12. When the crust is cooked, remove it from the oven and reduce the oven temperature to 150C. Pour the lemon topping onto the hot crust and place it back in the oven for 25 min (n.b. mine was ready at 18 min but I may have a hot oven as others reported that it took longer). Check if it is cooked by very gently shaking the pan: if the filling doesn’t jiggle, then it’s set.

13. Leave it to cool completely in the pan. Gently lift the baking paper and slide the slice onto a chopping board. Cut into squares and dust with icing sugar.


David Lebowitz’s Fresh Ginger Cake in a Thermal Cooker


I discovered David Lebovitz’s writing and recipes last year whilst on an ice cream making binge. He is a pastry chef who lived and worked in the US for most of his life, before living the dream of every middle aged foodie and moving to Paris. His blog is both funny and droolworthy, with recipes ranging from chicken liver pate to Hooters-style onion rings.

This recipe was ripe for a conversion to thermal cookers, as it involves fine chopping and heating part of the batter as well as stirring all the ingredients together. And it makes you feel smugly self satisfied to do all this in one jug and make a mental count of the utensils that you don’t have to wash at the end of your cooking session. Continue reading

Biscuit dough in the Bellini Intelli Kitchen Master


I have a lovely almond cream KitchenAid mixer that has languished in the cupboard since the Bellini moved in. B.B. (Before Bellini) I’d used my KitchenAid to whip up this dough, so I was keen to see how the Bellini would cope instead. My main difficulty in adapting the recipe was how to cream the butter and sugar together. I’m going to make this into a separate post as it took a bit of experimentation (that may be useful when baking other stuff).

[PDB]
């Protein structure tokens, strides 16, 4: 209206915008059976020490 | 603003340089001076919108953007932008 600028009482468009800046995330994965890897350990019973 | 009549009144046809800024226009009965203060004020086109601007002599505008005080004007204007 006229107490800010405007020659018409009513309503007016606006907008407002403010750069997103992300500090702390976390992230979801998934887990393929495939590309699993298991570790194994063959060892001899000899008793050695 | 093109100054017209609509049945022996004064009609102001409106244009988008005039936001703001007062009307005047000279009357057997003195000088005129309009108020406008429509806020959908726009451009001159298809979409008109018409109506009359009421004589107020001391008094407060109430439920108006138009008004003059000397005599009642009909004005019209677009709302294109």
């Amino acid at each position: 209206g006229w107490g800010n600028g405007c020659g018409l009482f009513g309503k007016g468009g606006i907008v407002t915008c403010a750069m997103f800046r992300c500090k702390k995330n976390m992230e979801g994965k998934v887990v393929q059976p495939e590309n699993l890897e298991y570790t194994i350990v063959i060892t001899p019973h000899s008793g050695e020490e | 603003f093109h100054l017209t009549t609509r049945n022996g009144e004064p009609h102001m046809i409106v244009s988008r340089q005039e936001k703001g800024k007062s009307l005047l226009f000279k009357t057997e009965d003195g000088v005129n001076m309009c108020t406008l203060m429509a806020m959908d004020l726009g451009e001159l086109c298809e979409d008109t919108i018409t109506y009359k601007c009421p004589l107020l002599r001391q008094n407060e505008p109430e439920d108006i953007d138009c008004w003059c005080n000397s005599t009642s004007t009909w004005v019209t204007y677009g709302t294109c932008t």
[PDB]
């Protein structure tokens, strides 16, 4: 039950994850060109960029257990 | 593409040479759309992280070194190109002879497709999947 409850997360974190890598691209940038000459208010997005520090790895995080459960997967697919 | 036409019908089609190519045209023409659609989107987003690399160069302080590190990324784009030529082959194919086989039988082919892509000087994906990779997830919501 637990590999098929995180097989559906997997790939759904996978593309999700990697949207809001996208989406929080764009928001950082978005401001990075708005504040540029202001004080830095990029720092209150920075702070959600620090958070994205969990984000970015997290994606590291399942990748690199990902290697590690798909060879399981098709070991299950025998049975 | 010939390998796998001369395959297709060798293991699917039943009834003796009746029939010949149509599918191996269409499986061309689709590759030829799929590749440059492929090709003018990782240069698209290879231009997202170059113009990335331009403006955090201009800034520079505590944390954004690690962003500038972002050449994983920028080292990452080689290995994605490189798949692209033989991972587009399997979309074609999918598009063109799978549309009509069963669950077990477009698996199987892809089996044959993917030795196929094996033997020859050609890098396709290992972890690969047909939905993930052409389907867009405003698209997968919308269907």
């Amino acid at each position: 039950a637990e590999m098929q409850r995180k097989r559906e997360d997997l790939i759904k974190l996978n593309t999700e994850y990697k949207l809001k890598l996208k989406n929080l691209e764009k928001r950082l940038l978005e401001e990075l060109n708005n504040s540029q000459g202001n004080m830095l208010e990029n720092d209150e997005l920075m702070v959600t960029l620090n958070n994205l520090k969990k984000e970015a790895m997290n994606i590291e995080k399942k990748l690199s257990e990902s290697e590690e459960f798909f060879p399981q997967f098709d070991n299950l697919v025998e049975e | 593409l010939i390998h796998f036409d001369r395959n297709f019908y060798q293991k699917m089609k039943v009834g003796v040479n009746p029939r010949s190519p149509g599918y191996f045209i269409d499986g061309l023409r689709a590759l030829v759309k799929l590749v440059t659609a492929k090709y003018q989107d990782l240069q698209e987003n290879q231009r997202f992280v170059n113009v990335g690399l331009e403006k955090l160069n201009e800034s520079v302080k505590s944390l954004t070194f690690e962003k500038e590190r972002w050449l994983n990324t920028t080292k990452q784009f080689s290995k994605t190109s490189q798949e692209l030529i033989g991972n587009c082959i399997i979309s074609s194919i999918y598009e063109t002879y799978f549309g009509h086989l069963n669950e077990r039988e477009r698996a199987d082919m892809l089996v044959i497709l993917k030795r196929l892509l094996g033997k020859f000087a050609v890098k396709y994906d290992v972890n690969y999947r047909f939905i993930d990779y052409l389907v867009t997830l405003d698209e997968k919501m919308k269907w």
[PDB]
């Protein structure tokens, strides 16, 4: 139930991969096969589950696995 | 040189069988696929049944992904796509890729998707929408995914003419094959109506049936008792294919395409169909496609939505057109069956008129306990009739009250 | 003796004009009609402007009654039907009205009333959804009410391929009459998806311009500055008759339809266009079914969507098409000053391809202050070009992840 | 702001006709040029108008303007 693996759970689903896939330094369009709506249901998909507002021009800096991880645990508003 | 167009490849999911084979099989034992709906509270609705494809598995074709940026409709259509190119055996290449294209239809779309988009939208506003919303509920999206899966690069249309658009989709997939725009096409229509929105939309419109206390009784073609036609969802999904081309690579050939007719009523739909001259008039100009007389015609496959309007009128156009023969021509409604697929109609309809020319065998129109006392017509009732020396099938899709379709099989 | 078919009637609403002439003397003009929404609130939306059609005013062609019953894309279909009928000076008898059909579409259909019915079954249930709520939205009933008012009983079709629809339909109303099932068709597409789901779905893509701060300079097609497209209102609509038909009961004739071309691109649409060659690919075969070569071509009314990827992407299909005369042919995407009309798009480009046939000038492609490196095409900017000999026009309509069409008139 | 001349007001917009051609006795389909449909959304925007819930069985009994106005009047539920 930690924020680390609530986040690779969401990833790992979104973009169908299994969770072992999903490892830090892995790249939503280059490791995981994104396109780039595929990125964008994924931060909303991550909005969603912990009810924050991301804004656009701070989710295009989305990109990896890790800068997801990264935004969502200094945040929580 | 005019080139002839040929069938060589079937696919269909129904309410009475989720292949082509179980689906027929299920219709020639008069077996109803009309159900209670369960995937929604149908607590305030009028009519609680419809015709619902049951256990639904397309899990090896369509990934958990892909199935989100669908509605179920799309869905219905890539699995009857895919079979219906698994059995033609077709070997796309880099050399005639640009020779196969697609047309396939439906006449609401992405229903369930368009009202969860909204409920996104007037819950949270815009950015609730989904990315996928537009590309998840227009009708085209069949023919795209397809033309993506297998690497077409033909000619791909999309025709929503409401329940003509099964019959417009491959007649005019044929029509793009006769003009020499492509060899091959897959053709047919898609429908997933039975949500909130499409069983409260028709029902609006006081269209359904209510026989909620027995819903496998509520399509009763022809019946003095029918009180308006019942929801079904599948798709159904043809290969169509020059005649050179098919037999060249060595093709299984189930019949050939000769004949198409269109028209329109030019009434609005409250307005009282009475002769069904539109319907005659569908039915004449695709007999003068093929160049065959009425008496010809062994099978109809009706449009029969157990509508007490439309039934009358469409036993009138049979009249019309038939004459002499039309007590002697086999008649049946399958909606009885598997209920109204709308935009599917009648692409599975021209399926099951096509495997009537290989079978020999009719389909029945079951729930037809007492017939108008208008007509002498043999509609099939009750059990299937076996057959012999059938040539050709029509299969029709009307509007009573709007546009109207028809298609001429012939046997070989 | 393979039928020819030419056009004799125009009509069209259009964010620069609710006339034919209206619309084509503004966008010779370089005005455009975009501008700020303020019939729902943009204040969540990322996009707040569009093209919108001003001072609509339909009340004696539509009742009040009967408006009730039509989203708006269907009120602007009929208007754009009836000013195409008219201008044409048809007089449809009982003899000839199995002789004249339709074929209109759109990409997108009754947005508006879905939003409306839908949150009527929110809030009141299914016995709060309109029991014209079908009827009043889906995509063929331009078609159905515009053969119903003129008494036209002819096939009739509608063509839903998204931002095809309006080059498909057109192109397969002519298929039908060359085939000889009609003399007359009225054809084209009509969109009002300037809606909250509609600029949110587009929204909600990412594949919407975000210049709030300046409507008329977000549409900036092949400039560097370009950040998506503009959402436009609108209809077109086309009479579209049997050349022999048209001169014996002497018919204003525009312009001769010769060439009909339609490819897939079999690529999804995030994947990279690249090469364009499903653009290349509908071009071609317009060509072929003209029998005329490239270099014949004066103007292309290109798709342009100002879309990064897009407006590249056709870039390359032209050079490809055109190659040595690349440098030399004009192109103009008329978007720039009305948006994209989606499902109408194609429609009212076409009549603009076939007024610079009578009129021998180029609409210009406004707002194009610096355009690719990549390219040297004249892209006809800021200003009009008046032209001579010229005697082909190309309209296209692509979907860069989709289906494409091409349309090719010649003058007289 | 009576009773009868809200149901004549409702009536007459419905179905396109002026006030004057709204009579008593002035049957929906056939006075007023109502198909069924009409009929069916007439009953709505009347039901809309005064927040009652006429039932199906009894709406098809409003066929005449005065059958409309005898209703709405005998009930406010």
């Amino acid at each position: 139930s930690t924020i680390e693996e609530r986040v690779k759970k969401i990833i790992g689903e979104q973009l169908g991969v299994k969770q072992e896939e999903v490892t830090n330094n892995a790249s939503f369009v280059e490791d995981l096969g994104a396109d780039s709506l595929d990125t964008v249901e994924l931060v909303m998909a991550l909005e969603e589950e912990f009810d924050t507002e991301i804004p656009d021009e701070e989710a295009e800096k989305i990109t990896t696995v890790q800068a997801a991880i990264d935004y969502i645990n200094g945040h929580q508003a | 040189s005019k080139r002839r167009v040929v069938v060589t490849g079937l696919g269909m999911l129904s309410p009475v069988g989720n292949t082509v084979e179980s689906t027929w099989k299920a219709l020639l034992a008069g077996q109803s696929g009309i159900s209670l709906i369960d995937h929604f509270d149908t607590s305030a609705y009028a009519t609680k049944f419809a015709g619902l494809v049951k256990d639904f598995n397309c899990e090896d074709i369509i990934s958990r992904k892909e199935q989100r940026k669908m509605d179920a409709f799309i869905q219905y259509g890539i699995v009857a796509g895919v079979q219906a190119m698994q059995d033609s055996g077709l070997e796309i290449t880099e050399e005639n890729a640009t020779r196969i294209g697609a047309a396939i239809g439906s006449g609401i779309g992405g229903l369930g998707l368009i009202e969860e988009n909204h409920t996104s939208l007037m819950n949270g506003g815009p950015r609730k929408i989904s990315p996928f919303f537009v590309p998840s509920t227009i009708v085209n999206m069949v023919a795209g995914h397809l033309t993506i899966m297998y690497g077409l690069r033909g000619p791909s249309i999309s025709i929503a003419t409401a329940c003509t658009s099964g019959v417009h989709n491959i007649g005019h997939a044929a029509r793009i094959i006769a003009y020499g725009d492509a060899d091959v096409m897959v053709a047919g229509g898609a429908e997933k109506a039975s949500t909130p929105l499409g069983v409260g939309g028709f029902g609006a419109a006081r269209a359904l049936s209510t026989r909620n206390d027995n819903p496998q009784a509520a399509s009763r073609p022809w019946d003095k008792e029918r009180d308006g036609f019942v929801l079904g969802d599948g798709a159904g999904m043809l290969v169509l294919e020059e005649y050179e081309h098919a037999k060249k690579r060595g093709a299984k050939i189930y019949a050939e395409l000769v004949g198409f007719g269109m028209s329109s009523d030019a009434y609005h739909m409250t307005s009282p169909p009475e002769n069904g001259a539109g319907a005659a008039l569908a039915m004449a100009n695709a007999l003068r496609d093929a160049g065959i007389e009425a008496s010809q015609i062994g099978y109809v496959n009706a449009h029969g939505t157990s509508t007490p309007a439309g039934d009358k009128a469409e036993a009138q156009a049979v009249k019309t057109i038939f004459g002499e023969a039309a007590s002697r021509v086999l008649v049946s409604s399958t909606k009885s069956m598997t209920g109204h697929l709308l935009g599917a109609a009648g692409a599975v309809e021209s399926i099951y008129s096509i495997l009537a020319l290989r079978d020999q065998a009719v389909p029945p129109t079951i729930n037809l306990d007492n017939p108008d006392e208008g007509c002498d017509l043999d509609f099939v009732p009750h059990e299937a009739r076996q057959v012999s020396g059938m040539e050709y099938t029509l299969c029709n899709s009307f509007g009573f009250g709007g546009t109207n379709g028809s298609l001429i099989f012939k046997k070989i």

I used my new IKEA mat to roll out the biscuit dough, and then wrap it up to rest in the fridge. Continue reading

Hot cross buns in the Bellini Intelli Kitchen Machine

I consider myself a hot cross bun purist (of sorts). They shouldn’t have chocolate chips, icing, or cranberries. They must have sultanas. And they certainly shouldn’t be eaten two weeks after Christmas. I’m willing to relax the rules a little to eat them a few weeks before Easter and to adapt this recipe from NotQuiteNigella, that uses honey and speculoos spices in the buns. I’m standing firm on the chocolate chips though.

My first problem (and deviation from the recipe) was the speculoos spices (more here about the quantities that NQN used for her spice mix). I had most of the spices but in whole form, not powdered. Continue reading

(One hour and) 30 second orange cake


Actually, it’s a mandarin cake. Well, mandarin and chocolate. Look, it’s included here as inspired by the 30 second orange cake. It’s like one of those movies that’s ‘based on true events’.

My friend Sarah suggested this recipe to me when she saw that I’d tried my version of a recipe for a 30 second orange cake. It’s from Nigella Lawson’s Feast book, which is one that I don’t own. After trying this cake, it’s on my wish list though.

First attempt was with an actual orange. Continue reading